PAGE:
Objectives: Helicobacter pylori is a controversial risk factor for atherosclerosis. We investigated whether the bacterium persistent inflammation or the expression of the cytotoxin-associated gene A (CagA) may affect serum lipids as well as Lipoprotein(a). Design and methods: Two hundred-eleven healthy volunteers were evaluated for lipids and Lipoprotein(a). Helicobacter pylori was characterized by Urea Breath Test and IgG-anti-CagA. apo(a) Kringle-IV polymorphism was genotyped. Results: Prevalence of the infection was 72%; 43% of subjects expressed CagA reactivity. Infected subjects showed increased levels of cholesterol, LDL-cholesterol, and cholesterol/HDL-cholesterol atherogenic index. Association with the Helicobacter pylori CagA(-) strains persisted after the adjustment for covariates. Significant difference between infected and uninfected subjects was found in Lipoprotein(a) levels. This difference did not arise from the Kringle-IV genotype. Conclusions: The infection per se significantly modified serum lipid and Lipoprotein(a) concentrations. CagA does not seem to be a reliable marker of pathogenicity for the atherogenic complications of H. pylori infection.

Helicobacter pylori is associated with modified lipid profile: impact on Lipoprotein(a)

CHIMIENTI, Guglielmina Alessandra;DI LEO, Alfredo;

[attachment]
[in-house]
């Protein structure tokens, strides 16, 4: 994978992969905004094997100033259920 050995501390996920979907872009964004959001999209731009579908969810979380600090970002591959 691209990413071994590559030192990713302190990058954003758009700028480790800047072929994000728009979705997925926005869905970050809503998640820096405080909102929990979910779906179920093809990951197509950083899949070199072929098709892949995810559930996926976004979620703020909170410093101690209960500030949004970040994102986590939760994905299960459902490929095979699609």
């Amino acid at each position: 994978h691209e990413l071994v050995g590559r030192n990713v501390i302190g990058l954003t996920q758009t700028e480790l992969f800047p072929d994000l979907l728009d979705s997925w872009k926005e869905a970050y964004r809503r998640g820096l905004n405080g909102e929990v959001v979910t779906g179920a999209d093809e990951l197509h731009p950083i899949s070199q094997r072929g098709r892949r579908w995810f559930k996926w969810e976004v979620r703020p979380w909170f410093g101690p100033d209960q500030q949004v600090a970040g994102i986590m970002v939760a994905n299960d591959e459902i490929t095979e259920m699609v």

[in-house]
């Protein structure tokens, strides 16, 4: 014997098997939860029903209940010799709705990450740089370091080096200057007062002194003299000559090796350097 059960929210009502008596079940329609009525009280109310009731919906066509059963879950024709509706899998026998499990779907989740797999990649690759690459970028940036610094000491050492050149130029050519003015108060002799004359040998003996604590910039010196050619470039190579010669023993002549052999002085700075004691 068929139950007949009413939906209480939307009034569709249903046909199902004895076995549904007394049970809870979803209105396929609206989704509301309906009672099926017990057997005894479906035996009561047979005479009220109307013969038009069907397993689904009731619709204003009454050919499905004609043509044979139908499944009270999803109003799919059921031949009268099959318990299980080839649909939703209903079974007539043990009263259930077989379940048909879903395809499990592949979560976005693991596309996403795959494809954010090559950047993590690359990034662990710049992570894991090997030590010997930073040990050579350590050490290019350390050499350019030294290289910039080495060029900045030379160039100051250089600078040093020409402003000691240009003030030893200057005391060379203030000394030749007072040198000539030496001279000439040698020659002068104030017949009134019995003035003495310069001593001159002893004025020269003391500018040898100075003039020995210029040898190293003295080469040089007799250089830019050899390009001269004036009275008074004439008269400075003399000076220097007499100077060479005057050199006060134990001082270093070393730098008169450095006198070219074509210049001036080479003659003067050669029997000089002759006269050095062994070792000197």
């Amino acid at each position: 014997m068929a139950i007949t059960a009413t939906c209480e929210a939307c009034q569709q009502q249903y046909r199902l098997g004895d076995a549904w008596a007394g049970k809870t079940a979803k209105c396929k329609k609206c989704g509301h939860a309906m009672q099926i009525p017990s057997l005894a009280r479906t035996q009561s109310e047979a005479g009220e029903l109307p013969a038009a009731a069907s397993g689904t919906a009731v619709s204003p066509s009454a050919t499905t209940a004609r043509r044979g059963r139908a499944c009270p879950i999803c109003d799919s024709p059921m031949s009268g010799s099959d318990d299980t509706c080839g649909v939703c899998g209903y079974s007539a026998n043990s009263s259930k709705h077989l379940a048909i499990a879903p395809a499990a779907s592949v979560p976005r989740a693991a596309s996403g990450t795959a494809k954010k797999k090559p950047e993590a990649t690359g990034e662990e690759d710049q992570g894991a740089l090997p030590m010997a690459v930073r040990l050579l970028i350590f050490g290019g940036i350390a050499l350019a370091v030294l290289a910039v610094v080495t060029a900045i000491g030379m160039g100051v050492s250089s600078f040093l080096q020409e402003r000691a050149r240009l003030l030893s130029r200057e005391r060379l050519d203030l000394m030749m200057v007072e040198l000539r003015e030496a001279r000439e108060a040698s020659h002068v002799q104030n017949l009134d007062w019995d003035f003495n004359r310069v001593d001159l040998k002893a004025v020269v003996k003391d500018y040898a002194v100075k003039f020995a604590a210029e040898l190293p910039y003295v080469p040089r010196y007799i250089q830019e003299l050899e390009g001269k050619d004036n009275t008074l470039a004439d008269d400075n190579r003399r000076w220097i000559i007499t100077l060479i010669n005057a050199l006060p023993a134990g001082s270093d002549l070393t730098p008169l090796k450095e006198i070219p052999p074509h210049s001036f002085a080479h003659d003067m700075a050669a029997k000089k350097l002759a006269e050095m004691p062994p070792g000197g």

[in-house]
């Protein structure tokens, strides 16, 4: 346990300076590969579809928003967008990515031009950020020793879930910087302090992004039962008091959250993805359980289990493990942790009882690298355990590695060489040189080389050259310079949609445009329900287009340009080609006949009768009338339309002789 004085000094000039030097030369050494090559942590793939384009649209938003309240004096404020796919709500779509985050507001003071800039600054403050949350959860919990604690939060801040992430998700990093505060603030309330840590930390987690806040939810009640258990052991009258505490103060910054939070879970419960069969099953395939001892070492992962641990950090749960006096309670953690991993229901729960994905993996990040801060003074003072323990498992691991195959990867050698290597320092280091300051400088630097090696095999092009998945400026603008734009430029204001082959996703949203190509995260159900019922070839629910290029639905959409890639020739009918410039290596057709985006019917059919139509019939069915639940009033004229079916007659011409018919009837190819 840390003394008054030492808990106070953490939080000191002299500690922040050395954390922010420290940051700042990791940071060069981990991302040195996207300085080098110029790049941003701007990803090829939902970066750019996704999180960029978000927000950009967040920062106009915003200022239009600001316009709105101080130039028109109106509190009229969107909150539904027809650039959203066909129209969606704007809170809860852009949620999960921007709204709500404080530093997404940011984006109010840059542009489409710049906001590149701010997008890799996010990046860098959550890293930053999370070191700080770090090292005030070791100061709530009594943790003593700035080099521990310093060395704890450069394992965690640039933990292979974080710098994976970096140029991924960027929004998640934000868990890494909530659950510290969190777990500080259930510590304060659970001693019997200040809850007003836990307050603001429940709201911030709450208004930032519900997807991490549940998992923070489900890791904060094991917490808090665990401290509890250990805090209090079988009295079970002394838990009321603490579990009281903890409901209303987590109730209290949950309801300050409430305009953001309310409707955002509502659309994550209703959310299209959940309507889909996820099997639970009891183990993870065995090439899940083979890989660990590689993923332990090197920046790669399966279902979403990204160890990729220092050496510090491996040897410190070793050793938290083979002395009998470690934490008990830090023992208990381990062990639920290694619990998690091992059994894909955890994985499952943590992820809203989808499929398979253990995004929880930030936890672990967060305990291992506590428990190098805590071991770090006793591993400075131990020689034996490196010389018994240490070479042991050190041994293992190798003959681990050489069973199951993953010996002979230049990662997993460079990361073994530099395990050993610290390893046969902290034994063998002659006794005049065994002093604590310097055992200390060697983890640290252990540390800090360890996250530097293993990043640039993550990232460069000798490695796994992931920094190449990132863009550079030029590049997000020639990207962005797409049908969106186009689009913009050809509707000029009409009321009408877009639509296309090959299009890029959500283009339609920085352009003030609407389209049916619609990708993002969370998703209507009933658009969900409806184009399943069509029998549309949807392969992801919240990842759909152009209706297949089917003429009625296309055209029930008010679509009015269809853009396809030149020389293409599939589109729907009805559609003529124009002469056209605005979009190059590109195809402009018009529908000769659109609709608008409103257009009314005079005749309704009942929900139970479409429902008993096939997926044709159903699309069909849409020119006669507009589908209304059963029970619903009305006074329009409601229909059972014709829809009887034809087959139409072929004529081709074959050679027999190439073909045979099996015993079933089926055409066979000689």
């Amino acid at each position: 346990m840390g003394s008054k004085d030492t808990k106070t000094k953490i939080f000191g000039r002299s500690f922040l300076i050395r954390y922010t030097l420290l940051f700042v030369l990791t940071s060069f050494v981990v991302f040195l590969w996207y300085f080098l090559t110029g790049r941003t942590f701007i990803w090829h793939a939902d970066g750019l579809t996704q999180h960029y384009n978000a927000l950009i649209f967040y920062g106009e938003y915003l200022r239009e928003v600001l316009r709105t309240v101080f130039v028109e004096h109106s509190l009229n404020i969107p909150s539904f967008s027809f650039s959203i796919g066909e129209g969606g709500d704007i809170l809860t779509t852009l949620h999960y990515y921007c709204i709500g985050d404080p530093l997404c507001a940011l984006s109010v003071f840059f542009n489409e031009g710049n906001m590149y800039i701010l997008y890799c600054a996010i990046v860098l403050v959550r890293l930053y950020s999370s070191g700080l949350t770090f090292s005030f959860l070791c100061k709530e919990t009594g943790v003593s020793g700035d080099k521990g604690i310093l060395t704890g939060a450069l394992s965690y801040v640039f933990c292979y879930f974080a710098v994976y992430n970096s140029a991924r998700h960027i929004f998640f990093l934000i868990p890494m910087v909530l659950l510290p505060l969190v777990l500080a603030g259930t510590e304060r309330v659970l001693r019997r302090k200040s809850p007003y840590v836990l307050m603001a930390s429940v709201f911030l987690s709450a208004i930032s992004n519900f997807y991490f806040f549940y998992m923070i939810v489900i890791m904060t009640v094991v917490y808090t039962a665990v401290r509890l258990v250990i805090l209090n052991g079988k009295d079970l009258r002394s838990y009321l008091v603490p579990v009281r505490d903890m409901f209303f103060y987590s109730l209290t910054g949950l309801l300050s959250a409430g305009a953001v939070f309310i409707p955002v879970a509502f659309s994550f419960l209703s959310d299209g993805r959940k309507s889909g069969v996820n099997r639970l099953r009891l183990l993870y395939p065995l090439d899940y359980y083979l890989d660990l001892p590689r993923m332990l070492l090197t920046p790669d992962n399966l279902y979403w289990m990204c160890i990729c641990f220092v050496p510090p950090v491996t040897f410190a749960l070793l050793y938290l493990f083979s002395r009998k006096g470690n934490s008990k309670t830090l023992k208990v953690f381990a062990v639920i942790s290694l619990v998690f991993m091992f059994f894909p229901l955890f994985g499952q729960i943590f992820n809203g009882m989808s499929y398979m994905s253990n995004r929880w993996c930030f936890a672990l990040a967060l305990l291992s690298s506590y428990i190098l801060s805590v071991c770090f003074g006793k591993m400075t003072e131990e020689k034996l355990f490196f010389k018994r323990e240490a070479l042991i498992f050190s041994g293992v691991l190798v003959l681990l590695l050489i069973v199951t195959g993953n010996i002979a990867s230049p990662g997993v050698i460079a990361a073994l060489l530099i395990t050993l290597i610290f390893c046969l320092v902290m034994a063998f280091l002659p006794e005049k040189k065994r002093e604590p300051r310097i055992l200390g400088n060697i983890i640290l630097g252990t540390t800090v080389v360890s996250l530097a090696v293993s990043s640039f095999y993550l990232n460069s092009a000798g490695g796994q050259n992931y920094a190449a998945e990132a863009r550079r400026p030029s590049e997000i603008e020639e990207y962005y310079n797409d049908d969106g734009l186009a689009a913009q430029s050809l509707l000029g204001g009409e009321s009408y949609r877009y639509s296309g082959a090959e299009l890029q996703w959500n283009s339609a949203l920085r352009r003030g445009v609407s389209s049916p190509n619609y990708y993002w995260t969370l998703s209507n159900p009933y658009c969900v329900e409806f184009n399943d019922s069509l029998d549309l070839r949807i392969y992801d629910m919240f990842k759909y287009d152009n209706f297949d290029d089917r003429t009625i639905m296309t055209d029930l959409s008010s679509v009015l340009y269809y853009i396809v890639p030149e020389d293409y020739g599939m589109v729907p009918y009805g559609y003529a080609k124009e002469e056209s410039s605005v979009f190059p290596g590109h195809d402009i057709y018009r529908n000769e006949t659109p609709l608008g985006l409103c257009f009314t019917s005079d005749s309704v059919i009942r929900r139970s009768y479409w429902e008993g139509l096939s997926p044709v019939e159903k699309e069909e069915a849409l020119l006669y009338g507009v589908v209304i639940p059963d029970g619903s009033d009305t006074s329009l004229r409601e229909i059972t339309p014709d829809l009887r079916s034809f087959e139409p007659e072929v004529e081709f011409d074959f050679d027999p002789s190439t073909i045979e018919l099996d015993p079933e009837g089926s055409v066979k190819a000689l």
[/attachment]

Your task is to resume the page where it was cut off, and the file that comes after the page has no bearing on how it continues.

2003

Abstract

Objectives: Helicobacter pylori is a controversial risk factor for atherosclerosis. We investigated whether the bacterium persistent inflammation or the expression of the cytotoxin-associated gene A (CagA) may affect serum lipids as well as Lipoprotein(a). Design and methods: Two hundred-eleven healthy volunteers were evaluated for lipids and Lipoprotein(a). Helicobacter pylori was characterized by Urea Breath Test and IgG-anti-CagA. apo(a) Kringle-IV polymorphism was genotyped. Results: Prevalence of the infection was 72%; 43% of subjects expressed CagA reactivity. Infected subjects showed increased levels of cholesterol, LDL-cholesterol, and cholesterol/HDL-cholesterol atherogenic index. Association with the Helicobacter pylori CagA(-) strains persisted after the adjustment for covariates. Significant difference between infected and uninfected subjects was found in Lipoprotein(a) levels. This difference did not arise from the Kringle-IV genotype. Conclusions: The infection per se significantly modified serum lipid and Lipoprotein(a) concentrations. CagA does not seem to be a reliable marker of pathogenicity for the atherogenic complications of H. pylori infection.
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Utilizza questo identificativo per citare o creare un link a questo documento: https://hdl.handle.net/11586/134027
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